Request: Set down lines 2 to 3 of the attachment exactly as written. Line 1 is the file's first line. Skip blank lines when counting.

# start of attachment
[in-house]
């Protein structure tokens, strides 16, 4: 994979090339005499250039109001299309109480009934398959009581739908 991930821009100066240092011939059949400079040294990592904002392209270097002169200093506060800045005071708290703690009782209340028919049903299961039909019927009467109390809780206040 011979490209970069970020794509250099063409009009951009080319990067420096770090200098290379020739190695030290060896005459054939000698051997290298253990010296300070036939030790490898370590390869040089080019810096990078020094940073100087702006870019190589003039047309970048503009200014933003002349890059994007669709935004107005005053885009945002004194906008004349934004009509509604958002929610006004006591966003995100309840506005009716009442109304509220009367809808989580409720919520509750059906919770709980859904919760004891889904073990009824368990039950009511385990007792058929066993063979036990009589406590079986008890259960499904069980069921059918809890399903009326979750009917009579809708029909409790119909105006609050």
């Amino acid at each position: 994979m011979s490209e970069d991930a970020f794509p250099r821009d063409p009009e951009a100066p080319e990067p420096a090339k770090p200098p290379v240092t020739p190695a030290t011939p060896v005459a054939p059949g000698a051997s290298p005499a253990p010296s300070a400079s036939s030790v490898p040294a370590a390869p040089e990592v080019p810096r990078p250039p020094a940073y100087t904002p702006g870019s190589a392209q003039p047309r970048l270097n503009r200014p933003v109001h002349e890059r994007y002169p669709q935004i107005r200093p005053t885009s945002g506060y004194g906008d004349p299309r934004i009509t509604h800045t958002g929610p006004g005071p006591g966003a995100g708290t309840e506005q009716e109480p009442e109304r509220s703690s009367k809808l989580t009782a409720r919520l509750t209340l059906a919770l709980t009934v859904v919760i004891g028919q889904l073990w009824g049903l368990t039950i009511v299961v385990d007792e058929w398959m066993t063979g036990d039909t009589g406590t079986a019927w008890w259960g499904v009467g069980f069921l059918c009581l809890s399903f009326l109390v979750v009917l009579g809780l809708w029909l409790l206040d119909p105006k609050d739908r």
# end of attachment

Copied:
């Protein structure tokens, strides 16, 4: 994979090339005499250039109001299309109480009934398959009581739908 991930821009100066240092011939059949400079040294990592904002392209270097002169200093506060800045005071708290703690009782209340028919049903299961039909019927009467109390809780206040 011979490209970069970020794509250099063409009009951009080319990067420096770090200098290379020739190695030290060896005459054939000698051997290298253990010296300070036939030790490898370590390869040089080019810096990078020094940073100087702006870019190589003039047309970048503009200014933003002349890059994007669709935004107005005053885009945002004194906008004349934004009509509604958002929610006004006591966003995100309840506005009716009442109304509220009367809808989580409720919520509750059906919770709980859904919760004891889904073990009824368990039950009511385990007792058929066993063979036990009589406590079986008890259960499904069980069921059918809890399903009326979750009917009579809708029909409790119909105006609050």
């Amino acid at each position: 994979m011979s490209e970069d991930a970020f794509p250099r821009d063409p009009e951009a100066p080319e990067p420096a090339k770090p200098p290379v240092t020739p190695a030290t011939p060896v005459a054939p059949g000698a051997s290298p005499a253990p010296s300070a400079s036939s030790v490898p040294a370590a390869p040089e990592v080019p810096r990078p250039p020094a940073y100087t904002p702006g870019s190589a392209q003039p047309r970048l270097n503009r200014p933003v109001h002349e890059r994007y002169p669709q935004i107005r200093p005053t885009s945002g506060y004194g906008d004349p299309r934004i009509t509604h800045t958002g929610p006004g005071p006591g966003a995100g708290t309840e506005q009716e109480p009442e109304r509220s703690s009367k809808l989580t009782a409720r919520l509750t209340l059906a919770l709980t009934v859904v919760i004891g028919q889904l073990w009824g049903l368990t039950i009511v299961v385990d007792e058929w398959m066993t063979g036990d039909t009589g406590t079986a019927w008890w259960g499904v009467g069980f069921l059918c009581l809890s399903f009326l109390v979750v009917l009579g809780l809708w029909l409790l206040d119909p105006k609050d739908r």